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What is the purpose of manual web routing? Why doesn't everyone just automatically map between URLs and module/method/function names?

I would argue that you can start with fully automatic mapping, and then you can just use Apache mod_rewrite or mod_redirect or whatever if you want to refactor in a way that would change URLs, without breaking existing URLs.

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What exactly is the question? Where do you see "manual routing"? What's the difference between "manual routing" and mod_rewrite? –  deceze Sep 2 '11 at 8:12
    
My claim is that you can start with automatic routing (0 lines of routing) and then add mod_rewrite (1 or 2 lines of routing, using regular expressions) later if necessary to deal with refactoring. Rather than create a manual route for every single exposed method/function (100s of lines of routing). –  Robin Green Sep 2 '11 at 8:52
    
@Robin Green a claim is not a question. You should rephrase it as right now it's confusing what you want to say/ask. –  Pere Villega Sep 2 '11 at 9:11
    
@Robin Yes, and nobody is saying any differently. :) Why isn't everybody doing this? Because... not everybody has realized this? Because... they have some legacy reason? Because... they were drunk when they coded their routing? Because... the sky is blue? –  deceze Sep 2 '11 at 9:13

4 Answers 4

up vote 4 down vote accepted

There are two main reasons for using manual routing, over automatic.

  1. Manual routing allows you to use REST as it is meant to be used. This means that the same URL can access 4 different actions, distinguished by the HTTP method used (POST, GET, PUT, DELETE). With automatic routing, you would be exposing the method names of your underlying functions, therefore, you would have 4 different URLs.

  2. Manual routing also allows you to produce more search-engine friendly URLs. This is usually achieved using the slugify method, but the manual routing allows you to ignore this extra information, and just concentrate on the ID part of the URL to correctly route you to the specific resource.

Another reason, which is purely cosmetic, is that the URLs just look better. Does that matter? Some may think so.

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One argument you could make is that the URL namespace your application presents is part of its user interface and therefore the routing rules that govern it belong with the rest of the application's source code. Also, in the case of Ruby on Rails, the routing configuration is all just Ruby code, so you can have more complex business logic in there if required than Apache modules alone would allow.

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For restful HTTP the URL are important. So if you only use automatic URLs you have a lot of not so nice URLs. For example you can use the same URL /udpateUsers for Users.edit() and User.save() in Play by differencing between GET and POST. Furthermore you can support data-binding like /users/show/1 to show the User with id 1. However the default in Play is to do it automatic.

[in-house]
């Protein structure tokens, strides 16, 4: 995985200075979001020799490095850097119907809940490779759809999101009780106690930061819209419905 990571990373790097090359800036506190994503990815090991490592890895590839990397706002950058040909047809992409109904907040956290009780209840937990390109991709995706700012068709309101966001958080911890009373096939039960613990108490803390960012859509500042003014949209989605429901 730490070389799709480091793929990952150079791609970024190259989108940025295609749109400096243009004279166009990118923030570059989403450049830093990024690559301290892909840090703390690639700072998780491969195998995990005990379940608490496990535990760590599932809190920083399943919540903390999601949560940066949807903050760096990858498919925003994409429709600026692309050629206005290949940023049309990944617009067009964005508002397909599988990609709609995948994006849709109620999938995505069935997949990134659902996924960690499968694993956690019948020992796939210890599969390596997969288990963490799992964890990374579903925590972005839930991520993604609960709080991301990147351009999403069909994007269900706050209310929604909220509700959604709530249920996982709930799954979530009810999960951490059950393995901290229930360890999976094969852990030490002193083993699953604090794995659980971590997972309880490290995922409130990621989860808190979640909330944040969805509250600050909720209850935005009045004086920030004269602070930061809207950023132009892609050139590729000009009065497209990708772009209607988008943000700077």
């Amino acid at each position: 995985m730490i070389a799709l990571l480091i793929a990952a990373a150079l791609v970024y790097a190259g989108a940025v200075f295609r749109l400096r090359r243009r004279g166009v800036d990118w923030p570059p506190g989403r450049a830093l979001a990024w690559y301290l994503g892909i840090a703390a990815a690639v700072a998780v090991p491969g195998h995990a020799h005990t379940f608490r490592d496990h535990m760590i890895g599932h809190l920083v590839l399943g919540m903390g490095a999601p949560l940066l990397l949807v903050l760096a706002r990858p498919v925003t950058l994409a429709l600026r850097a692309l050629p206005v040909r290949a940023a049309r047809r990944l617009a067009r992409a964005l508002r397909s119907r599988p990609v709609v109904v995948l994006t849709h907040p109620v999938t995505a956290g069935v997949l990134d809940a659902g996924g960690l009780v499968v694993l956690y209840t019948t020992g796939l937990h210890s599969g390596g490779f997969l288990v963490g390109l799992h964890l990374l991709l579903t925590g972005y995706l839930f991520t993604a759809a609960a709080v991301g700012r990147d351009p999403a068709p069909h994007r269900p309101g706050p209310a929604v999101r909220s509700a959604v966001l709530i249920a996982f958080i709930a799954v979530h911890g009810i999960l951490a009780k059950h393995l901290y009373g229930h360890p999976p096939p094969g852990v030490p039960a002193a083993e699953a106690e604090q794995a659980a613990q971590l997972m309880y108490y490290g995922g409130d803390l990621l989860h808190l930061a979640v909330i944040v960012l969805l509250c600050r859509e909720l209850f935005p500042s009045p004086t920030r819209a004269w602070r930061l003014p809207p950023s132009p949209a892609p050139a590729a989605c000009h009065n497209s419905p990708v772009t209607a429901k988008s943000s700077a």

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What is a "module" in a generic web sense?

Apache's default is to map to a filesystem, because that's one of the only things that that all systems running Apache have.

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Yes but it's not Apache's job to know about your programming language, so I was talking about using Apache to rewrite URLs. Just as an example of how you could do it. –  Robin Green Nov 1 '11 at 16:44
    
My point was that Apache's default is to map to a filesystem, preciselly because Apache doesn't know about your programming language. How do you "start with fully automatic routing" if Apache doesn't know what your language is? Maybe I don't get what you mean by "automatic routing" –  Gareth Nov 1 '11 at 17:24
    
I mean automatic routing provided by your web framework, which generates URLs for each method/function/etc. And e.g. in Play you can ask the framework to get the corresponding URL for the method you want to want to handle the next request. –  Robin Green Nov 1 '11 at 18:10
    
Ok, then I'll have to back out of this question, because I don't know of any framework which offers automatic routing which can't do what you describe –  Gareth Nov 1 '11 at 18:18
    
My question is not about "why are some frameworks like this" but "why are some developers who use those frameworks like this" (although the former inevitably contributes to the latter). –  Robin Green Nov 1 '11 at 20:18

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